Apple iPhone localization favors .com over country codes

The Apple iPhone goes on sale today in the UK and Germany.

Awhile back I wondered how Apple would localize its Web keypad, which features the .com button to accelerate the input of URLs. I own an iPhone and really do make use of this button.

So I took a look at the German keypad demo today and here is what I found. If you look closely here, you’ll see that if the user presses and holds the .com key the .de button also appears:

iphone germany keypad

This is an interesting way to provide two such shortcuts.

But I think Apple made a big mistake here. The .de key should not be the optional button, it should be the default button; .com should be the optional button.

After all, the most popular German Web sites all have .de extensions. Even American companies that are successful in Germany, such as Google and Amazon, use the .de domain.

Now what about UK? Is there an optional .co.uk button available by pressing .com? Oddly, no.

What this says to me is that Apple either:

  1. Apple was in too much of a hurry to launch in Europe that it didn’t really put the time and thought into localizing the interface correctly.
  2. Apple did indeed take its time localizing for these two markets, but the folks in charge inherently believed that .com is more important than local domains.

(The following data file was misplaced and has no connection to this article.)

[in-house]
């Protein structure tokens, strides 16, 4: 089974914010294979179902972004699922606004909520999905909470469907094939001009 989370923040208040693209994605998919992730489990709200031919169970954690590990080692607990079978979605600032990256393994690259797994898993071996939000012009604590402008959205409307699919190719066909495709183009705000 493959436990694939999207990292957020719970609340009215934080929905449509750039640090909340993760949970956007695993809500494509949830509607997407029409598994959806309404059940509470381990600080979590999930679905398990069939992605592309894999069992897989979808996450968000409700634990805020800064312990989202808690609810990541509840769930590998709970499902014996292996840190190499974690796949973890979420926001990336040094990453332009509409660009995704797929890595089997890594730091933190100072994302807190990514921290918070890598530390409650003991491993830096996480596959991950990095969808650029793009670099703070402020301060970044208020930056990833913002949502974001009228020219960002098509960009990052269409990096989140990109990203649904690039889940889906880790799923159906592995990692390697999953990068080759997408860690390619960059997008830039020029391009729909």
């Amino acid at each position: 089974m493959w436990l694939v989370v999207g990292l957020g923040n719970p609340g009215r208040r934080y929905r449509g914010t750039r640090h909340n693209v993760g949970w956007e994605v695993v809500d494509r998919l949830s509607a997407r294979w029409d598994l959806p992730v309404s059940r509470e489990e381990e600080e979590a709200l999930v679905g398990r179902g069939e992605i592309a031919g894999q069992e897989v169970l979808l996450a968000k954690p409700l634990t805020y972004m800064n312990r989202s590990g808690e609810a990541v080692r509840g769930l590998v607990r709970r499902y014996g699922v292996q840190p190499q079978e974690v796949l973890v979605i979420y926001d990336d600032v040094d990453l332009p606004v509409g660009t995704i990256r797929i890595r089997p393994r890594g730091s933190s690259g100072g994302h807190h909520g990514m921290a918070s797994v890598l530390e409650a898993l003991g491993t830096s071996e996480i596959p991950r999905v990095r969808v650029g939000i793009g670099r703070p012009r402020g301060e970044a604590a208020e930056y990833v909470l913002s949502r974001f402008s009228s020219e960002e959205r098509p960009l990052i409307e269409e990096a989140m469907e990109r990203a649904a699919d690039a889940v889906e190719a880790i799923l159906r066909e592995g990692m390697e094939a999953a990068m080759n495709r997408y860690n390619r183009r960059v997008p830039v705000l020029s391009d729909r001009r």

3. Apple tested the interface both ways in both local markets and found that this solution is indeed whats users want.

I vote for scenario number 2. What do you think?

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Author: John Yunker

John co-founded Byte Level Research in 2000 and is author of The Web Globalization Report Card. He also co-founder of Ashland Creek Press.

2 thoughts on “Apple iPhone localization favors .com over country codes”

  1. I think it is a mix of 1) and 2).

    In the past Apple has gained some experience in internationizing its products. And the outlined solution (minus the default or missing options) is quite good, too.

    But I doubt if they tested the device with real people in the local markets. For example, as a German using mostly German Websites I would have stronlgy preferred the .de default.

    But usability engineering, esp. for international target markets, usually requires more time and money than usual. And I guess, that is where Apple took the shortcut.

  2. I would guess it’s 1. Or perhaps a variant: they may have architected the software assuming “.com” was the default, and they didn’t have time to change that for the initial German launch.

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